Bank Earnings Could Start Rebound for This ETF | ETF Trends

Multiple bank collapses stoked fears that more could be on the way, creating damaging headwinds for bank stocks and the related exchange traded funds.

While bank collapses are unnerving and the financial services sector ranks as one of the worst-performing groups in the S&P 500 this year, there is some silver lining for investors. First, there’s a renewed emphasis on quality in the group. Second, calamity in the space is providing investors with an opportunity to consider more diverse large-cap strategies that aren’t solely dedicated to bank stocks.

Enter the Invesco S&P 500 Equal Weight Financials ETF (RYF). No, RYF hasn’t been immune to this year’s volatility in the sector. A 10% decline proves as much, but that arguably belies opportunity with the equal-weight ETF. With the first-quarter bank earnings season kicking off in earnest on April 14, RYF has an opportunity to rebound.

The large commercial banks kick off earnings season on Friday, April 14, with JPMorgan Chase (JPM), Citigroup (C), and Wells Fargo (WFC) set to report first-quarter results. Bank of America (BAC) is scheduled to report April 18. Smaller regional banks, including Citizens Financial Group (CFG) and U.S. Bancorp (USB), are due to begin reporting next week. Troubled First Republic Bank (FRC) reports April 24,” notes Morningstar’s Sandy Ward.

The trio of RYF components mentioned above stepping into the earnings confessional on April 14 combine for just over 4% of the ETF’s roster. Problem bank First Republic is RYF’s smallest holding at a weight of just 0.24%.

Beyond updates on overall health, the issues market participants are likely to be focusing on this bank earnings season are credit loss trends, dividend outlooks, loan growth, and net interest margins, among others.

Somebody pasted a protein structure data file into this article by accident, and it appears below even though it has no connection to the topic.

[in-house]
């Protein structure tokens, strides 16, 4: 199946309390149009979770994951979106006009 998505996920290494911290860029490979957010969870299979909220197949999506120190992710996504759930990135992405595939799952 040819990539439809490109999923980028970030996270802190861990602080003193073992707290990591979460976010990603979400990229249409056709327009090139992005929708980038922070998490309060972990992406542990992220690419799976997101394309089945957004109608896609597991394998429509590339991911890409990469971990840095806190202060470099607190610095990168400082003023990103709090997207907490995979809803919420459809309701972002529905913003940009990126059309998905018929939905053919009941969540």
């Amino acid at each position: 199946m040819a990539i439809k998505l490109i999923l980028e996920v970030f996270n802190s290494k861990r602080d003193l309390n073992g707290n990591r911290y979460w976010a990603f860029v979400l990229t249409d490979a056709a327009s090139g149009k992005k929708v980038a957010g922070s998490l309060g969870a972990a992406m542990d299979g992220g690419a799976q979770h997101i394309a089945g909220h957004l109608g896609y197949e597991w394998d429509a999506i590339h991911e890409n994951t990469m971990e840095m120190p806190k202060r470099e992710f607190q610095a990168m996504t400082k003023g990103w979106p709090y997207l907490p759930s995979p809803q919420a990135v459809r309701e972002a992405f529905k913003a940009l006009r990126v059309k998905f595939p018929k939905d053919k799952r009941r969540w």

“Banks, particularly midsize and regional banks, remain under intense pressure amid concerns about unrealized losses on bond investments, exposure to commercial real estate, and uneasiness about deposit flight,” added Ward. “So far, most of the problems have emerged at midsize regional banks, which account for nearly half of all commercial and industrial loans, 70% of real estate loans, and nearly 40% of residential mortgages, according to Morgan Stanley.”

While RYF features some exposure to mid-sized regional banks, the ETF’s overall bank allocation is just 18.74%. Conversely, the fund devotes nearly 63% of its weight to insurance providers and capital markets firms, the firm of which is positively correlated to rising interest rates.

Additionally, those RYF member firms along with the likes of American Express (AXP), Mastercard (MA), and Visa (V) may be able to support dividend and buyback growth this year even if smaller banks face more trouble ahead.

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The opinions and forecasts expressed herein are solely those of Tom Lydon, and may not actually come to pass. Information on this site should not be used or construed as an offer to sell, a solicitation of an offer to buy, or a recommendation for any product.